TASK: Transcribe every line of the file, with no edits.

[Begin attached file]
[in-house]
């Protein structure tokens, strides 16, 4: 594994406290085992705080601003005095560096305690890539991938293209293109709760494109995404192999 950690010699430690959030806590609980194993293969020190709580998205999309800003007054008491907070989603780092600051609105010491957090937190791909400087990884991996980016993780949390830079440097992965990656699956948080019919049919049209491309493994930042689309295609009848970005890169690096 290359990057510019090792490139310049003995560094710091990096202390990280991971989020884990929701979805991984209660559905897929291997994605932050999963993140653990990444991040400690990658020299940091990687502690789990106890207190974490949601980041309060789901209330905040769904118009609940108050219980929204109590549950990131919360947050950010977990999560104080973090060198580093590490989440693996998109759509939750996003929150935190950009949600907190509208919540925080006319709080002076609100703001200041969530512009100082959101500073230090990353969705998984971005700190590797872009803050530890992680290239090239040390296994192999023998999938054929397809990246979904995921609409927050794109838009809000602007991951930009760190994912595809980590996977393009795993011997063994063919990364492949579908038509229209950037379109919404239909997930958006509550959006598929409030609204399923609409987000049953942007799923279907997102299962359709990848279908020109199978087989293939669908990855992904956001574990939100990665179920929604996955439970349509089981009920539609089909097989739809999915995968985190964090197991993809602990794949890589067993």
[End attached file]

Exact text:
[in-house]
């Protein structure tokens, strides 16, 4: 594994406290085992705080601003005095560096305690890539991938293209293109709760494109995404192999 950690010699430690959030806590609980194993293969020190709580998205999309800003007054008491907070989603780092600051609105010491957090937190791909400087990884991996980016993780949390830079440097992965990656699956948080019919049919049209491309493994930042689309295609009848970005890169690096 290359990057510019090792490139310049003995560094710091990096202390990280991971989020884990929701979805991984209660559905897929291997994605932050999963993140653990990444991040400690990658020299940091990687502690789990106890207190974490949601980041309060789901209330905040769904118009609940108050219980929204109590549950990131919360947050950010977990999560104080973090060198580093590490989440693996998109759509939750996003929150935190950009949600907190509208919540925080006319709080002076609100703001200041969530512009100082959101500073230090990353969705998984971005700190590797872009803050530890992680290239090239040390296994192999023998999938054929397809990246979904995921609409927050794109838009809000602007991951930009760190994912595809980590996977393009795993011997063994063919990364492949579908038509229209950037379109919404239909997930958006509550959006598929409030609204399923609409987000049953942007799923279907997102299962359709990848279908020109199978087989293939669908990855992904956001574990939100990665179920929604996955439970349509089981009920539609089909097989739809999915995968985190964090197991993809602990794949890589067993």